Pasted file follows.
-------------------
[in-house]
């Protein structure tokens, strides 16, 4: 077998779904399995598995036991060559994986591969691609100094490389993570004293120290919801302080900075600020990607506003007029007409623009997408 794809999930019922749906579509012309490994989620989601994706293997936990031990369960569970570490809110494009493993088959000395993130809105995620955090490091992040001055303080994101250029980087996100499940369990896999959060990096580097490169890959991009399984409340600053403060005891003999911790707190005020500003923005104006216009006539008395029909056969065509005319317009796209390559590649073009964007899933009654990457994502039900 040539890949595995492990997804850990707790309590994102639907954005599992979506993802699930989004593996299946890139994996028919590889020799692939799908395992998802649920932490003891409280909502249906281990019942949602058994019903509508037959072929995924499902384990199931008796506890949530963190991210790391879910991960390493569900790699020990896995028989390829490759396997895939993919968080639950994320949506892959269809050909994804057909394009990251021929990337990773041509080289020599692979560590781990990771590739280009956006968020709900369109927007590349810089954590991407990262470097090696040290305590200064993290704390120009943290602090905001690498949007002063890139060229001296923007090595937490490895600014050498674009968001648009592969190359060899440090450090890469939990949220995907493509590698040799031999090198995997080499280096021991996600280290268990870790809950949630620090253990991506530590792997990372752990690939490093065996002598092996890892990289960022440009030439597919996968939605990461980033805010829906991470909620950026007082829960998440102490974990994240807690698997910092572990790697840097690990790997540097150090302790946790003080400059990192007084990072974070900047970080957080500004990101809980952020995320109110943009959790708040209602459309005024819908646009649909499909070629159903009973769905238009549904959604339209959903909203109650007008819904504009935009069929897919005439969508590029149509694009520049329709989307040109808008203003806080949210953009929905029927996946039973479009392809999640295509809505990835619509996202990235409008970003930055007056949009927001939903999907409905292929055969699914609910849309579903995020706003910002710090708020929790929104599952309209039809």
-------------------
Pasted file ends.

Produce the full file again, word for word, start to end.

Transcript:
[in-house]
């Protein structure tokens, strides 16, 4: 077998779904399995598995036991060559994986591969691609100094490389993570004293120290919801302080900075600020990607506003007029007409623009997408 794809999930019922749906579509012309490994989620989601994706293997936990031990369960569970570490809110494009493993088959000395993130809105995620955090490091992040001055303080994101250029980087996100499940369990896999959060990096580097490169890959991009399984409340600053403060005891003999911790707190005020500003923005104006216009006539008395029909056969065509005319317009796209390559590649073009964007899933009654990457994502039900 040539890949595995492990997804850990707790309590994102639907954005599992979506993802699930989004593996299946890139994996028919590889020799692939799908395992998802649920932490003891409280909502249906281990019942949602058994019903509508037959072929995924499902384990199931008796506890949530963190991210790391879910991960390493569900790699020990896995028989390829490759396997895939993919968080639950994320949506892959269809050909994804057909394009990251021929990337990773041509080289020599692979560590781990990771590739280009956006968020709900369109927007590349810089954590991407990262470097090696040290305590200064993290704390120009943290602090905001690498949007002063890139060229001296923007090595937490490895600014050498674009968001648009592969190359060899440090450090890469939990949220995907493509590698040799031999090198995997080499280096021991996600280290268990870790809950949630620090253990991506530590792997990372752990690939490093065996002598092996890892990289960022440009030439597919996968939605990461980033805010829906991470909620950026007082829960998440102490974990994240807690698997910092572990790697840097690990790997540097150090302790946790003080400059990192007084990072974070900047970080957080500004990101809980952020995320109110943009959790708040209602459309005024819908646009649909499909070629159903009973769905238009549904959604339209959903909203109650007008819904504009935009069929897919005439969508590029149509694009520049329709989307040109808008203003806080949210953009929905029927996946039973479009392809999640295509809505990835619509996202990235409008970003930055007056949009927001939903999907409905292929055969699914609910849309579903995020706003910002710090708020929790929104599952309209039809």